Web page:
Bringing a feminist political economy perspective to teaching economics helps students understand the economy and economic policy in a much more complete way. Bright students are sometimes turned off from economics because they feel that it doesn’t align with their own perception of reality. Many of them reject on an instinctual level neoclassical concepts like “homo economicus” otherwise known as the “rational economic man.” When they are taught these ideas, without any mention of the existing critiques, they often know that it is wrong but don’t have the language or confidence to argue with a professor. Introducing them to standard theory, as well as feminist critiques of it, broadens their understanding of the discipline, and helps them develop critical thinking. Introducing ideas and concepts like care work, gender pay gaps, labor market segmentation, and racial stratification, helps them see the value of policy interventions and envision how policy could be used to make a more equitable world.

CJP: How does your research in feminist political economy inform the policy relevant or activist work that you engage in?

KM: I would say that it goes both ways, my advocacy and political work has both informed and been informed by my research. My current research on the contradictions of the neoliberal US welfare state is very much inspired by my previous career as a policy analyst and advocate working to strengthen welfare state programs in the United States. My advocacy work which I did between undergraduate and graduate school was on the local, state, and federal level, and brought the many contradictions of the US welfare state to my attention.

While I wouldn’t have articulated it exactly this way then, what the work got me thinking about are now the central questions guiding my research agenda. My goal is to better understand why states intervene to address real or perceived crises of social reproduction, and how that relates to capitalist accumulation processes. This relies on feminist understandings of how the human capacity to work is reproduced generationally and on a day to day basis, both by purchasing commodities with earned income, as well as through unwaged caring labor in the household, and government spending for health, education, income supports, and other infrastructure.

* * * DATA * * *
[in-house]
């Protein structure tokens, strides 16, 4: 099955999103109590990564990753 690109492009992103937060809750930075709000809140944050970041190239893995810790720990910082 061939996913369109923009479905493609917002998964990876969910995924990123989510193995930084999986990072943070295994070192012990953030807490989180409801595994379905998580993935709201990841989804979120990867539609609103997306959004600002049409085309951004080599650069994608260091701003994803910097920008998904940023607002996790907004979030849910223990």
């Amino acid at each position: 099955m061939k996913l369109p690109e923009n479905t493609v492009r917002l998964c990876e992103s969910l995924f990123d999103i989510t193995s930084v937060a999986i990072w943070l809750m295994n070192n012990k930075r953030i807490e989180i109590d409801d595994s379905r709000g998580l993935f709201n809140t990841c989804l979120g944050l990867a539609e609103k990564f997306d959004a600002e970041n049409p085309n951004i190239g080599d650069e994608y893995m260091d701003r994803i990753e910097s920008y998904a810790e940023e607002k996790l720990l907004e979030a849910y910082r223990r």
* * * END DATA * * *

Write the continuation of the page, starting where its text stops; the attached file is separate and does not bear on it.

My research in feminist political economy is very closely tied to my political work. I was the founding co-chair of the Pioneer Valley Socialist-Feminist Working Group, which has worked on various projects related to political education (in particular integrating a feminist perspective in socialist organizing) and local campaigns for reproductive justice.

CJP: The United States is long regarded as the poster child for the promotion of neoliberalism. Yet, your analysis of US redistributive policy reveals what may be regarded as a rather surprising fact, which is that workers receive more in social benefits than what they pay in taxes to Uncle Sam. How do you explain this surprising result and what are its implications? 

KM: My research on the net social wage uses an accounting method that takes the total benefits that workers receive as a class and subtracts the total taxes they pay as a class. The economists who created this method, Anwar Shaikh and Ahmet Tonak, had studied the US net social wage in the 20th century. They concluded that the US welfare state was largely a “myth” as their method revealed that net of taxes, there wasn’t significant redistribution happening to labor as a class. This was an important argument at the time, especially as it related to mainstream ideas that state spending was a drag on economic growth. Their analysis called that seriously into question.